The money is a portion of a $10.3 million block grant that is coming to the state for such projects, according to the office of Sen. Bernie Sanders, I-Vt., which announced the grant.
"Helping states, cities and towns go forward with energy efficiency and sustainable energy projects will reduce carbon emissions, lower energy costs and create good-paying jobs," stated Sanders in a press release.
The director of Brattleboro's Cities for Climate Protection office said the money will help the town continue on its path to reducing its reliance on fossil fuels.
"This is a welcome source of funding for local projects to improve energy efficiency and expand the use of renewables, while reducing energy costs and carbon emissions," said Paul Cameron.
The town knew the money was coming, said Brattleboro Town Manager Barbara Sondag, but it didn't know when or how much.
"One of our first priorities is to see what how we can use it to fund some of the energy projects at the waste water treatment plant," she said.
There is a provision in the block grant program that allows the money to be used for energy generated using methane, which the town has been considering as an integral part of the plant's upgrade.
If the town doesn't use it for the treatment plant, said Sondag, it might apply the money to convert some streetlights to LEDs.
Some of the money going to the state might also be available to Brattleboro, she said, but the town will have to apply and compete with other municipalities for the money.
"We are looking to patch some things together and take as much advantage as possible," Sondag said, who thanked Sanders for helping Brattleboro and other Vermont municipalities to achieve energy savings.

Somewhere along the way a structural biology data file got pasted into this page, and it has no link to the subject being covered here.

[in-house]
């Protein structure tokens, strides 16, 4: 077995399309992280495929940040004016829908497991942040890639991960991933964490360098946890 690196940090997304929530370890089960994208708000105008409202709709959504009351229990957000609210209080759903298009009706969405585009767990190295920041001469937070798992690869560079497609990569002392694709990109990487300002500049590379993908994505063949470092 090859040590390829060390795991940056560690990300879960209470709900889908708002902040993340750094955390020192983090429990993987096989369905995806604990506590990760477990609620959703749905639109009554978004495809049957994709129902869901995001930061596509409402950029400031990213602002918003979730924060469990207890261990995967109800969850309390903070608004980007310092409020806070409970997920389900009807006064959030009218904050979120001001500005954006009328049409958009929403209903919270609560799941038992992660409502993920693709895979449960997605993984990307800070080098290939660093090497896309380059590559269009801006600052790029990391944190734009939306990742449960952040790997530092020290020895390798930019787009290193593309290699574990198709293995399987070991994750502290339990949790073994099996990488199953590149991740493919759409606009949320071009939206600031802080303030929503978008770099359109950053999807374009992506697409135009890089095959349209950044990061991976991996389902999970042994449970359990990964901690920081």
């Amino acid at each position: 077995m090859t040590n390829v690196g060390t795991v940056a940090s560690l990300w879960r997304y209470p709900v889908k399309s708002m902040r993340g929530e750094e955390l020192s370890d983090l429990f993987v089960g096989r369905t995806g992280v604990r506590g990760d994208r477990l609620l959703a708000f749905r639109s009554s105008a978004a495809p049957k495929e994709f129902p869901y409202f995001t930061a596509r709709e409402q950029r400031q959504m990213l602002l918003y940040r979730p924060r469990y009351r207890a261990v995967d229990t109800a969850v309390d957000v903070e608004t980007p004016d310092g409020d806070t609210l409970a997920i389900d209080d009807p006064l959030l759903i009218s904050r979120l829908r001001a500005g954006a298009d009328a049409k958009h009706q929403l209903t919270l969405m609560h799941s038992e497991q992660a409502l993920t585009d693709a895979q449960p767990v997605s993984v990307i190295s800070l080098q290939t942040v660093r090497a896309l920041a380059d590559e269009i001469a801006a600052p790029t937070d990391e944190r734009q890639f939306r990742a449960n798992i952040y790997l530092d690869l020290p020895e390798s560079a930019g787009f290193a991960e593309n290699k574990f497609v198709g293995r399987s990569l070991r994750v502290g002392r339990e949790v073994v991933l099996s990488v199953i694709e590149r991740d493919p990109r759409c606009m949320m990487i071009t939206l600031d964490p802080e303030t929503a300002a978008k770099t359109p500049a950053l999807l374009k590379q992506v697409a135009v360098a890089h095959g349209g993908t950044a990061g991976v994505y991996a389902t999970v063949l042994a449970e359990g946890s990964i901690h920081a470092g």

Other towns in southern Vermont that will receive money are Bennington, at $57,900, Hartford at $50,000 and Rutland at $78,900.
Burlington, at $180,000, and South Burlington, at $85,500, are the two biggest recipients at this point.
Of the $10.3 million, $4.8 million will go to the state to disburse to other municipalities around the state, according to the press release. The rest is earmarked for state projects.
Sanders stated that the grants may be used to update building codes to require construction of energy-efficient homes and businesses, retrofit old buildings with newer technology, experiment with alternative energy and create incentives for residents to car pool or ride buses.
The block grant program, which was pushed by Sanders, is part of the Energy Independence and Security Act of 2007, and is funded by the stimulus fund from the federal government.
Sanders is a member of the Senate Energy Committee and chairman of the Environment Committee's Green Jobs and New Economy Subcommittee.
Both the bill that created the block grant program and the successful effort to include funds for it in the economic recovery bill that Congress passed on February 13 were supported by Sen. Patrick Leahy, D-Vt., and Rep. Peter Welch, D-Vt.
"This grant is further proof that the federal stimulus package is rapidly directing much-needed recovery funds to towns like Brattleboro," said Welch, a member of the House Committee on Energy and Commerce. "Investing in energy efficiency is the smart thing to do during difficult economic times. These funds will help create jobs, reduce energy costs and contribute to the fight against climate change."
Bob Audette can be reached at firstname.lastname@example.org, or 802-254-2311, ext. 273.